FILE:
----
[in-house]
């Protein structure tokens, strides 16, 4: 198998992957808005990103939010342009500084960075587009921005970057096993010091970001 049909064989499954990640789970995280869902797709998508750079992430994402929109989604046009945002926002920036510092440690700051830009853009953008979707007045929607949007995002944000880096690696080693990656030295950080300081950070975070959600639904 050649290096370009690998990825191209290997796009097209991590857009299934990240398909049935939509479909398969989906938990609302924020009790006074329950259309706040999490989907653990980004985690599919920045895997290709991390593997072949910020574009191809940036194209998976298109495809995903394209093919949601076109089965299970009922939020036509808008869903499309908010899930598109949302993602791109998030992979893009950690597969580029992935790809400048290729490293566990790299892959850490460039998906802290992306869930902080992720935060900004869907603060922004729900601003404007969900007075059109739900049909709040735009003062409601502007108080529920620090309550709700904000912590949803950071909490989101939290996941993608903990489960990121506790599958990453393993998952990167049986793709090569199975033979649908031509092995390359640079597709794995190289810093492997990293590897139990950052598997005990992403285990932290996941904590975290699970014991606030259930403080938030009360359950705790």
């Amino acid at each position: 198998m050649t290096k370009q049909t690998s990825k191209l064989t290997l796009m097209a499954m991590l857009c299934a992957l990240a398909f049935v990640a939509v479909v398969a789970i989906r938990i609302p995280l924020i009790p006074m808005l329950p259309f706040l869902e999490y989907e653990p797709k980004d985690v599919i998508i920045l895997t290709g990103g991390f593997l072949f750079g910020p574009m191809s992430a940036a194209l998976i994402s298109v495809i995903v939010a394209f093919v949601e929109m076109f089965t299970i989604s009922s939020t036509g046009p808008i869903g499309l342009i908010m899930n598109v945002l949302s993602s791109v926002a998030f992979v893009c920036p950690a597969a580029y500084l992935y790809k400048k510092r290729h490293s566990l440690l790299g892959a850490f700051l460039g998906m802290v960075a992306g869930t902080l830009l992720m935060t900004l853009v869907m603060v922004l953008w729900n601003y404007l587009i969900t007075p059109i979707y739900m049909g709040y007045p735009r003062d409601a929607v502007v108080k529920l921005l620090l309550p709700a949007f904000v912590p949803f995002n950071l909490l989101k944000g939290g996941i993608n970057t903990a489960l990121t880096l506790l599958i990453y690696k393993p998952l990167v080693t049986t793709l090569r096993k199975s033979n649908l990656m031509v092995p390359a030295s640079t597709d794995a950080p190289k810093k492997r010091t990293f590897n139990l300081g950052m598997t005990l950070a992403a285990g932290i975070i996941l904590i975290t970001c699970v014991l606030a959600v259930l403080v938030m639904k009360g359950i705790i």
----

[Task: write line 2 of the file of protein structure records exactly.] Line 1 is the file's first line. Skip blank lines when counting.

């Protein structure tokens, strides 16, 4: 198998992957808005990103939010342009500084960075587009921005970057096993010091970001 049909064989499954990640789970995280869902797709998508750079992430994402929109989604046009945002926002920036510092440690700051830009853009953008979707007045929607949007995002944000880096690696080693990656030295950080300081950070975070959600639904 050649290096370009690998990825191209290997796009097209991590857009299934990240398909049935939509479909398969989906938990609302924020009790006074329950259309706040999490989907653990980004985690599919920045895997290709991390593997072949910020574009191809940036194209998976298109495809995903394209093919949601076109089965299970009922939020036509808008869903499309908010899930598109949302993602791109998030992979893009950690597969580029992935790809400048290729490293566990790299892959850490460039998906802290992306869930902080992720935060900004869907603060922004729900601003404007969900007075059109739900049909709040735009003062409601502007108080529920620090309550709700904000912590949803950071909490989101939290996941993608903990489960990121506790599958990453393993998952990167049986793709090569199975033979649908031509092995390359640079597709794995190289810093492997990293590897139990950052598997005990992403285990932290996941904590975290699970014991606030259930403080938030009360359950705790």